Free trade agreements with the United States : what's in it for Latin America?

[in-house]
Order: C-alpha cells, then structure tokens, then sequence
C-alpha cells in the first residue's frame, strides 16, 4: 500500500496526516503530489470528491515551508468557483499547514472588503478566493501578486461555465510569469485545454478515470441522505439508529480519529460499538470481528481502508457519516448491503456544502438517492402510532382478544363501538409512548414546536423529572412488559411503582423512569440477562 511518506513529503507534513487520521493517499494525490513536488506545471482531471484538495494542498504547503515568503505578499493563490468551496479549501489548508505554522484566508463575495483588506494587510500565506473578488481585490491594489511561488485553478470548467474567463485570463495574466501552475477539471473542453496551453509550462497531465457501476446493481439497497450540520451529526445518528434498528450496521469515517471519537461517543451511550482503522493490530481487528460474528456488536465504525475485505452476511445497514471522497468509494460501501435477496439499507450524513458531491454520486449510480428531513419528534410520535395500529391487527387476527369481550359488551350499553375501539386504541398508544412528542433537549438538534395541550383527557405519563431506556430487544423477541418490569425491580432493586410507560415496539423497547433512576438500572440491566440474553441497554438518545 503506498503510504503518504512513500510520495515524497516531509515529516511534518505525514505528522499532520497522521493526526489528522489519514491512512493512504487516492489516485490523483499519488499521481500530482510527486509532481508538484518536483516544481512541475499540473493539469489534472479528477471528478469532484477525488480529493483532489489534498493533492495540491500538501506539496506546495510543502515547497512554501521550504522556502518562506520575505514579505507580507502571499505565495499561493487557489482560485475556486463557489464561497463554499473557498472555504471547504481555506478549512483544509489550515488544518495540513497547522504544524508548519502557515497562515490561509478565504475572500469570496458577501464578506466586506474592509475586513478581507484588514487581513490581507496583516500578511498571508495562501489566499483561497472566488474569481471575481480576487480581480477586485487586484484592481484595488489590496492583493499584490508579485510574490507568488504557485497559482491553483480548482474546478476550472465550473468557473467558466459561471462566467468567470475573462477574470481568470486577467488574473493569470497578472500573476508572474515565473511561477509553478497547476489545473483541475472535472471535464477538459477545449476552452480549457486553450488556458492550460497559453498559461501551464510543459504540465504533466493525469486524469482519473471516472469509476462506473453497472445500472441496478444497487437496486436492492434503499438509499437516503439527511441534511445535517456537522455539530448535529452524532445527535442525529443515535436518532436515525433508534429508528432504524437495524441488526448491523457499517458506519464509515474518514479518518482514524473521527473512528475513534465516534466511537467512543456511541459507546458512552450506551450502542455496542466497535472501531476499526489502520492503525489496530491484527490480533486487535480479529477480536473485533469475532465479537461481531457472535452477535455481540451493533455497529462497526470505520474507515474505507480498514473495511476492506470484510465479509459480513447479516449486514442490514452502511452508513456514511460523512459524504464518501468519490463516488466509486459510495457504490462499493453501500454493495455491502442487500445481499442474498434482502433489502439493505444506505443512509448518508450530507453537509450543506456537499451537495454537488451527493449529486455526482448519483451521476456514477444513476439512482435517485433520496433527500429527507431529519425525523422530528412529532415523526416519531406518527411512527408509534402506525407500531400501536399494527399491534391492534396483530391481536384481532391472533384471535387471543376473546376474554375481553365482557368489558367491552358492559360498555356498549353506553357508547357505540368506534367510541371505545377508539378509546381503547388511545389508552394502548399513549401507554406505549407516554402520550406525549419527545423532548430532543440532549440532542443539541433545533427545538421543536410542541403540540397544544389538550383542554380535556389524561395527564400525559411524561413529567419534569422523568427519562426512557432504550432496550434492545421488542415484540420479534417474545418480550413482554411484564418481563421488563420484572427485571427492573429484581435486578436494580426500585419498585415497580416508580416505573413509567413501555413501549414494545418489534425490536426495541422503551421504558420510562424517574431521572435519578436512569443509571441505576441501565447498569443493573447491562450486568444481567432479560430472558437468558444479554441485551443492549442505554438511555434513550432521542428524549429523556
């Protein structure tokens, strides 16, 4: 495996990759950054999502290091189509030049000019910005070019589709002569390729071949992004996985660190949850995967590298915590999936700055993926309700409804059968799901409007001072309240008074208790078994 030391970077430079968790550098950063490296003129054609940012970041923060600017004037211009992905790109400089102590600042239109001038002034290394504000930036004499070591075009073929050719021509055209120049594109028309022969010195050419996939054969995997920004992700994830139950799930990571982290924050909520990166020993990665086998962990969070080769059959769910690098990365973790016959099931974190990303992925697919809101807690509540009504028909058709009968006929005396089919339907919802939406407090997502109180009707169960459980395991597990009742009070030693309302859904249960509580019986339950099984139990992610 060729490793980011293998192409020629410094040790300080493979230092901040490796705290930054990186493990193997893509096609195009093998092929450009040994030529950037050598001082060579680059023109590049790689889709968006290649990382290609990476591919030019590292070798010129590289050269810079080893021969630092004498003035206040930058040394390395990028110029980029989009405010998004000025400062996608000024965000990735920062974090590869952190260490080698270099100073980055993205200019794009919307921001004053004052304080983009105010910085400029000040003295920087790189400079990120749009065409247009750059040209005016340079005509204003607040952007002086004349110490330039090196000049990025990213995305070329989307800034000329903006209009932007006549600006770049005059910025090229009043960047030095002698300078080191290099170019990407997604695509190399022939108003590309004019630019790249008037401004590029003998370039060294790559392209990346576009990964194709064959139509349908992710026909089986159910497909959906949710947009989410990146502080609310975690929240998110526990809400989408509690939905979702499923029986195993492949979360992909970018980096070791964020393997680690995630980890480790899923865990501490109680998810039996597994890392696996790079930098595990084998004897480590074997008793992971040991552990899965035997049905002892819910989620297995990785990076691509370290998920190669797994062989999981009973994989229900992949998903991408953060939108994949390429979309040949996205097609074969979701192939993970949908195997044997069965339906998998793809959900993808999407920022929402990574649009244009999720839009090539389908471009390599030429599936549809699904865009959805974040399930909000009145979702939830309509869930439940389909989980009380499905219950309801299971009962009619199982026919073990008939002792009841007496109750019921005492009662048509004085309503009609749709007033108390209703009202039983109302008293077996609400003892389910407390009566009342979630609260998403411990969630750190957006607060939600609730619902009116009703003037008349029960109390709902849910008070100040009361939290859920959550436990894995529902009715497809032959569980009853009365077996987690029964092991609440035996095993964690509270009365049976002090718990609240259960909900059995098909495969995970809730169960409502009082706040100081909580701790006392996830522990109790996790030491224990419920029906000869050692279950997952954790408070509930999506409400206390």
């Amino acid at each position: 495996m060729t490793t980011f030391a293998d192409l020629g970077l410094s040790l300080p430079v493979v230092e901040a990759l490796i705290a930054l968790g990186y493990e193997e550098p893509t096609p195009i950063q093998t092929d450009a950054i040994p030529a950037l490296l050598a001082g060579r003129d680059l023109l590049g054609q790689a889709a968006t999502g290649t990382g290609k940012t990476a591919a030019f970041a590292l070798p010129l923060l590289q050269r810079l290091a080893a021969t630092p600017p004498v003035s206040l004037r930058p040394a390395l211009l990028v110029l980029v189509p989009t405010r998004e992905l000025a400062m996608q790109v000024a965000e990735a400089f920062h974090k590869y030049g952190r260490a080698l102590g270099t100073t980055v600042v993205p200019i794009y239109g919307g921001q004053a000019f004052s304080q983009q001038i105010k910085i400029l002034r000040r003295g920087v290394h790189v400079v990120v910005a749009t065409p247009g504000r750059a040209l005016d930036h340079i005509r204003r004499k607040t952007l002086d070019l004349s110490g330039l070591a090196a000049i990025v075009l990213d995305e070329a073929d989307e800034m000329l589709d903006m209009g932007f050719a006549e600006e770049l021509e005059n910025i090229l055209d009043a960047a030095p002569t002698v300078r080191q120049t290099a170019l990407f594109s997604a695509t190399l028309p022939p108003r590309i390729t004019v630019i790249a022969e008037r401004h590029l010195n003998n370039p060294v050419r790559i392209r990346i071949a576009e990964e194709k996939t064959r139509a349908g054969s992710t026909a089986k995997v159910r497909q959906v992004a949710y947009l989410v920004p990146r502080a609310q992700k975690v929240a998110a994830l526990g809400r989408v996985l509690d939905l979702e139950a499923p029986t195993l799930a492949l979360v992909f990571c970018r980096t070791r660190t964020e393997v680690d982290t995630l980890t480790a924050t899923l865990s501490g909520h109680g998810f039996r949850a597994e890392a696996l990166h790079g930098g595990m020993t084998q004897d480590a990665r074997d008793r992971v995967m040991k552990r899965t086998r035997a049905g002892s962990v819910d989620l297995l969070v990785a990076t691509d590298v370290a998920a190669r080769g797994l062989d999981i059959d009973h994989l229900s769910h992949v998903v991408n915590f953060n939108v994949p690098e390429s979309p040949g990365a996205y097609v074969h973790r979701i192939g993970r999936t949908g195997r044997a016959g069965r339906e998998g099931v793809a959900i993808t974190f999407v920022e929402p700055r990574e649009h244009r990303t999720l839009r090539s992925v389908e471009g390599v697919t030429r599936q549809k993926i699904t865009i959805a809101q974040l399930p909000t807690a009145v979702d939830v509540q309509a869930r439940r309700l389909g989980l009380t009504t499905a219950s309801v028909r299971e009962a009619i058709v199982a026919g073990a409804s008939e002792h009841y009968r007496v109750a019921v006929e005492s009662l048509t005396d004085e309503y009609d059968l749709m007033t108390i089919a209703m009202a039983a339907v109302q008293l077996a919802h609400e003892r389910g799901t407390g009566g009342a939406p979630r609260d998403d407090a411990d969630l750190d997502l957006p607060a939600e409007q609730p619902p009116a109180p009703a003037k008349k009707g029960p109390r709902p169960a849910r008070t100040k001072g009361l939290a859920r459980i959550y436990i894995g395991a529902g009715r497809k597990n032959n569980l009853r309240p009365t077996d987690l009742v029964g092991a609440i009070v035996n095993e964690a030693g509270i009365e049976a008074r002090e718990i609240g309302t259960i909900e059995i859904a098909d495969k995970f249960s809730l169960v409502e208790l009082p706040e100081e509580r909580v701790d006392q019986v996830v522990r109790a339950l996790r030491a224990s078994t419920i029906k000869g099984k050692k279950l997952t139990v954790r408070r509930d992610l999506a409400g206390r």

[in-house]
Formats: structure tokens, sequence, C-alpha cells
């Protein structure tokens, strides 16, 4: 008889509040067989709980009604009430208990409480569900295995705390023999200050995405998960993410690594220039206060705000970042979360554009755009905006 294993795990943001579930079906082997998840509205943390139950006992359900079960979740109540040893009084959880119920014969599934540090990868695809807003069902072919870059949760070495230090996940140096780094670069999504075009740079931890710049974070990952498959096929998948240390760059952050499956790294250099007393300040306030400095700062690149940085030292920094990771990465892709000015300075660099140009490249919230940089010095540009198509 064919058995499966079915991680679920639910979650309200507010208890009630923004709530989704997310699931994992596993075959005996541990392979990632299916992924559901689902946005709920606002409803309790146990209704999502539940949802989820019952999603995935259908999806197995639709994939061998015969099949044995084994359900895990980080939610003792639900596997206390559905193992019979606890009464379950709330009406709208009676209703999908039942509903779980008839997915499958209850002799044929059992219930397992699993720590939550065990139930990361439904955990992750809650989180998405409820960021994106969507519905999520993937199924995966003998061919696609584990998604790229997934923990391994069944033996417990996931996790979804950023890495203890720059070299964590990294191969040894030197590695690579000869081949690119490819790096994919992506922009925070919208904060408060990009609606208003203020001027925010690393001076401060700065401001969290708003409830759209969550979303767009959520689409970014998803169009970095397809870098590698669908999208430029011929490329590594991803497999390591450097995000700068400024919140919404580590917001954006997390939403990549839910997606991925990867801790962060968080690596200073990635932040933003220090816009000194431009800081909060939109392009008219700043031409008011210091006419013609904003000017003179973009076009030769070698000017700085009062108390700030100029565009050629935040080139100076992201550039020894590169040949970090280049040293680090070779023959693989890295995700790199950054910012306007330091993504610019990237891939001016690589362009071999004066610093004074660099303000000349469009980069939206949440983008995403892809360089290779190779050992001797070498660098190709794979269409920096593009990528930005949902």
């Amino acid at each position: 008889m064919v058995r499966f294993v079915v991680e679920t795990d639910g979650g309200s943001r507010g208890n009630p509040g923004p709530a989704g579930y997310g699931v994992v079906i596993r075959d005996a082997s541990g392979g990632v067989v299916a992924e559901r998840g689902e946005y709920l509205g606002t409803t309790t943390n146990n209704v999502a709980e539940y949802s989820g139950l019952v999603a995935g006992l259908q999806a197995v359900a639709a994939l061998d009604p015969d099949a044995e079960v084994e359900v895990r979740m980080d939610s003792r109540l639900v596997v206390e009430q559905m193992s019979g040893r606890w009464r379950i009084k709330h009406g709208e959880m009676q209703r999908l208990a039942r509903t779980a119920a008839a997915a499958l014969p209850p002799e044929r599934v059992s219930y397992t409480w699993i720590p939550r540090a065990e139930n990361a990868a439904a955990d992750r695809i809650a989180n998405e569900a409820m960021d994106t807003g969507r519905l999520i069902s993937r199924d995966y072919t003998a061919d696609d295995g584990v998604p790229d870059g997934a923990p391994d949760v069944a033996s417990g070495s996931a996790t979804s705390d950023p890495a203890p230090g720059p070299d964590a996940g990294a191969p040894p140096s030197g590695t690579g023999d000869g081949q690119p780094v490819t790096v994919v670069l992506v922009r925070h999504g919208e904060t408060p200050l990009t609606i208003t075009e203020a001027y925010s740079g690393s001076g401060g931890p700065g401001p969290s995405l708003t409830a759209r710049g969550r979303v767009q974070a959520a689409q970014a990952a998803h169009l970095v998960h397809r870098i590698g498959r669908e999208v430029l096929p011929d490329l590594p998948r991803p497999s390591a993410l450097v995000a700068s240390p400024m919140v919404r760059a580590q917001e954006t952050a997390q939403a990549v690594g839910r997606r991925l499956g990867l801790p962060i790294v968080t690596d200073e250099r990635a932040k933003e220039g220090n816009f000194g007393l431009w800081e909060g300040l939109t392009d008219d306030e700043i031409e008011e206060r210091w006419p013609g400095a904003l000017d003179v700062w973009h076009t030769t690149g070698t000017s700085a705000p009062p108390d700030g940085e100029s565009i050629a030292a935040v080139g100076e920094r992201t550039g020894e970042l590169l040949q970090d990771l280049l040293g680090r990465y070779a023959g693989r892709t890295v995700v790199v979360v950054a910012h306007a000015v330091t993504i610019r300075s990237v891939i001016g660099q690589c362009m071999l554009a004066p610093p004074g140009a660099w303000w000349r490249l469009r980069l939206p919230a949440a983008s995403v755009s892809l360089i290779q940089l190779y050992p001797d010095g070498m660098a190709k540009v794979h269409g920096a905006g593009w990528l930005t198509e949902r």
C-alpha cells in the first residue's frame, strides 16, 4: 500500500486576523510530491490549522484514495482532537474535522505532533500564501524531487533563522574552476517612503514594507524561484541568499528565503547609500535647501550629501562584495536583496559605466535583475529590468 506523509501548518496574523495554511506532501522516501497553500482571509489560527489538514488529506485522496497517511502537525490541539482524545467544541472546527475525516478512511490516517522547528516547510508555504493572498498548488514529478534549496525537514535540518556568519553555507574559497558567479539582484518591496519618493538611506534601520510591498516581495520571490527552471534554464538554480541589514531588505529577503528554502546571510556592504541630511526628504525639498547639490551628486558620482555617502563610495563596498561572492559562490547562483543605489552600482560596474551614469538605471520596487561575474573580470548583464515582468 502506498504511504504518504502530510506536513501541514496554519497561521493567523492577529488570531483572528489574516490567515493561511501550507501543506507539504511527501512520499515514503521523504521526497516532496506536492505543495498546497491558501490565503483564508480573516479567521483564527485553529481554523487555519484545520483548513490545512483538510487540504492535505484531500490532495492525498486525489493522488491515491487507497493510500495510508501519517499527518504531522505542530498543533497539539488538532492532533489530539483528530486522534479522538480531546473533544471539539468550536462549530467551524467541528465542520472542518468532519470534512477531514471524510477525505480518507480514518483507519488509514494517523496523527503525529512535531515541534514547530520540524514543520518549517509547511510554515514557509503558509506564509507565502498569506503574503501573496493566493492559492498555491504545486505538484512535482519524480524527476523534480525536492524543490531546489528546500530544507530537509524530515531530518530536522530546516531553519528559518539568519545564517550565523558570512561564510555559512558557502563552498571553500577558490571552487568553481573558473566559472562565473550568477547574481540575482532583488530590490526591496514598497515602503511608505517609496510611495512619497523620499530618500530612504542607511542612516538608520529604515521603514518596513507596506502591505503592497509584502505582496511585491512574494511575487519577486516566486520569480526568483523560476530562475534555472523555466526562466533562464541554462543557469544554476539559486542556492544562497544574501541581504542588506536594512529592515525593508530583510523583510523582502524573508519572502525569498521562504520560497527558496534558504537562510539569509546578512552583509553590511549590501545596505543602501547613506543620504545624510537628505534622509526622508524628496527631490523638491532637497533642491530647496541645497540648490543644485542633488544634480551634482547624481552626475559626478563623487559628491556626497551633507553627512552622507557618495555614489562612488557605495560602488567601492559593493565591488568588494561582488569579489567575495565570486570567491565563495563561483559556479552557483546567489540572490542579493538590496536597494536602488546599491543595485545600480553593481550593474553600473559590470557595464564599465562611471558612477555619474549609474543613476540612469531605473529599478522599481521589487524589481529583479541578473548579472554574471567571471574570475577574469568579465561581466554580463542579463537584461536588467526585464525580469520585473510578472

Unlike earlier analysts, who have focused on U.S. objectives, the authors focus here on what 11 Latin American countries (Argentina, Bolivia, Brazil, Chile, Colombia, Ecuador, Mexico, Paraguay, Peru, Uruguay, and Venezuela) stand to gain from a preferential removal of U.S. trade barriers - that is, from the development of a free trade area (FTA) arrangement. They find that the United States is limited in its ability to extend significant FTA preferences to most Latin American countries because of the existing Generalized System of Preferences and the cuts in import duties negotiated in such previous multilateral trade negotiations as the Tokyo Round. They do not formally project the potential FTA-induced expansion of U.S. exports, but do make some detailed comparisons of the levels of tariff and nontariff protection in the U.S. and Latin American markets. Those comparisons suggest that the U.S. trade gains - particularly for highly protected transport and machinery products - are likely to be considerably greater than those for Latin America in the U.S. market. Their analysis also accents the potential dangers associated with independent negotiation of FTAs. Agreements that extend preferences to U.S. products below tariffs paid by other countries in the region would have a serious negative impact on trade among Latin American countries. Finally, the authors note that a successful conclusion of the Uruguay Round could greatly affect their projections.
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